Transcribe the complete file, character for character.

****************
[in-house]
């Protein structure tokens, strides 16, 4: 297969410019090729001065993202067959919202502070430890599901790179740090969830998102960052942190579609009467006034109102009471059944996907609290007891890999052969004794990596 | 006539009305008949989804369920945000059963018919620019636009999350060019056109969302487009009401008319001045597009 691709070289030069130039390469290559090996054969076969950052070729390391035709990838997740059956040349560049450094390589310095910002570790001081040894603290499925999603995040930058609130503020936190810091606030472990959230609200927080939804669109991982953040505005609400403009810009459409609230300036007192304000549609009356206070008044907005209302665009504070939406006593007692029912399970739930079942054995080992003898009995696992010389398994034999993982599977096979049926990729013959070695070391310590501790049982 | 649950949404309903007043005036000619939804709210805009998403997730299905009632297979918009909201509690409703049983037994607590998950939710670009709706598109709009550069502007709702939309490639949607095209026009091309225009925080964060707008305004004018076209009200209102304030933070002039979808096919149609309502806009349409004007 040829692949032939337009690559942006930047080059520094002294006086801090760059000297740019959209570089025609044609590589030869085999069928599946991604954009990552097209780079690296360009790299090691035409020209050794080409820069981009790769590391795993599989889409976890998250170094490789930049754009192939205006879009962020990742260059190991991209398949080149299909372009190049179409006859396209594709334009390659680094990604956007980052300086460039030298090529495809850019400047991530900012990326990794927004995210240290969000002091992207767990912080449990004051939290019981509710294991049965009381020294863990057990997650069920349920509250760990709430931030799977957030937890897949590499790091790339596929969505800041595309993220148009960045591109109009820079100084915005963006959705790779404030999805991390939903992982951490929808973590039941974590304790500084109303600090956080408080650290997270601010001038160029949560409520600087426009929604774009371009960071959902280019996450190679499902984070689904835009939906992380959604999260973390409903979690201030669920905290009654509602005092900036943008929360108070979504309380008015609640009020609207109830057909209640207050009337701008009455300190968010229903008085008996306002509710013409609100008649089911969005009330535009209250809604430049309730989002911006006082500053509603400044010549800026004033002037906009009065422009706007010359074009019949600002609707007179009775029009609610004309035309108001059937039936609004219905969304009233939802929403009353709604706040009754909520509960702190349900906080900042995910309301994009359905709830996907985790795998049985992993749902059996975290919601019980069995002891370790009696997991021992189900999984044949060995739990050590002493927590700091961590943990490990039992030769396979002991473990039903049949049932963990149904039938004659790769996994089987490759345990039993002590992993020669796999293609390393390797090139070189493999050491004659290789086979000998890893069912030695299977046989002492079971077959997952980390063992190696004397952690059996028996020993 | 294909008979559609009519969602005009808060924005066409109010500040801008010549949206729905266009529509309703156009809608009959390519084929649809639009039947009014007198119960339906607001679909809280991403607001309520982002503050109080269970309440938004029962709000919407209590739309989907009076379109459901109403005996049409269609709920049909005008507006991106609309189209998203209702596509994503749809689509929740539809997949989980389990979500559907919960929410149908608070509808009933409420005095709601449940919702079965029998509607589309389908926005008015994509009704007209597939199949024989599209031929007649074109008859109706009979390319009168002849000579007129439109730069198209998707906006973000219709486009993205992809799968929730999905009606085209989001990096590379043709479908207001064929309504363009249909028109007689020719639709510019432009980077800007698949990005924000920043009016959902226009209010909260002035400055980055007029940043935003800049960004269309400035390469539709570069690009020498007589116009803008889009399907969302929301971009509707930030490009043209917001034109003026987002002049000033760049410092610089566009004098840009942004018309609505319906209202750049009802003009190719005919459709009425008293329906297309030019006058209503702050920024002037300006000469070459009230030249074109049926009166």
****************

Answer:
[in-house]
């Protein structure tokens, strides 16, 4: 297969410019090729001065993202067959919202502070430890599901790179740090969830998102960052942190579609009467006034109102009471059944996907609290007891890999052969004794990596 | 006539009305008949989804369920945000059963018919620019636009999350060019056109969302487009009401008319001045597009 691709070289030069130039390469290559090996054969076969950052070729390391035709990838997740059956040349560049450094390589310095910002570790001081040894603290499925999603995040930058609130503020936190810091606030472990959230609200927080939804669109991982953040505005609400403009810009459409609230300036007192304000549609009356206070008044907005209302665009504070939406006593007692029912399970739930079942054995080992003898009995696992010389398994034999993982599977096979049926990729013959070695070391310590501790049982 | 649950949404309903007043005036000619939804709210805009998403997730299905009632297979918009909201509690409703049983037994607590998950939710670009709706598109709009550069502007709702939309490639949607095209026009091309225009925080964060707008305004004018076209009200209102304030933070002039979808096919149609309502806009349409004007 040829692949032939337009690559942006930047080059520094002294006086801090760059000297740019959209570089025609044609590589030869085999069928599946991604954009990552097209780079690296360009790299090691035409020209050794080409820069981009790769590391795993599989889409976890998250170094490789930049754009192939205006879009962020990742260059190991991209398949080149299909372009190049179409006859396209594709334009390659680094990604956007980052300086460039030298090529495809850019400047991530900012990326990794927004995210240290969000002091992207767990912080449990004051939290019981509710294991049965009381020294863990057990997650069920349920509250760990709430931030799977957030937890897949590499790091790339596929969505800041595309993220148009960045591109109009820079100084915005963006959705790779404030999805991390939903992982951490929808973590039941974590304790500084109303600090956080408080650290997270601010001038160029949560409520600087426009929604774009371009960071959902280019996450190679499902984070689904835009939906992380959604999260973390409903979690201030669920905290009654509602005092900036943008929360108070979504309380008015609640009020609207109830057909209640207050009337701008009455300190968010229903008085008996306002509710013409609100008649089911969005009330535009209250809604430049309730989002911006006082500053509603400044010549800026004033002037906009009065422009706007010359074009019949600002609707007179009775029009609610004309035309108001059937039936609004219905969304009233939802929403009353709604706040009754909520509960702190349900906080900042995910309301994009359905709830996907985790795998049985992993749902059996975290919601019980069995002891370790009696997991021992189900999984044949060995739990050590002493927590700091961590943990490990039992030769396979002991473990039903049949049932963990149904039938004659790769996994089987490759345990039993002590992993020669796999293609390393390797090139070189493999050491004659290789086979000998890893069912030695299977046989002492079971077959997952980390063992190696004397952690059996028996020993 | 294909008979559609009519969602005009808060924005066409109010500040801008010549949206729905266009529509309703156009809608009959390519084929649809639009039947009014007198119960339906607001679909809280991403607001309520982002503050109080269970309440938004029962709000919407209590739309989907009076379109459901109403005996049409269609709920049909005008507006991106609309189209998203209702596509994503749809689509929740539809997949989980389990979500559907919960929410149908608070509808009933409420005095709601449940919702079965029998509607589309389908926005008015994509009704007209597939199949024989599209031929007649074109008859109706009979390319009168002849000579007129439109730069198209998707906006973000219709486009993205992809799968929730999905009606085209989001990096590379043709479908207001064929309504363009249909028109007689020719639709510019432009980077800007698949990005924000920043009016959902226009209010909260002035400055980055007029940043935003800049960004269309400035390469539709570069690009020498007589116009803008889009399907969302929301971009509707930030490009043209917001034109003026987002002049000033760049410092610089566009004098840009942004018309609505319906209202750049009802003009190719005919459709009425008293329906297309030019006058209503702050920024002037300006000469070459009230030249074109049926009166």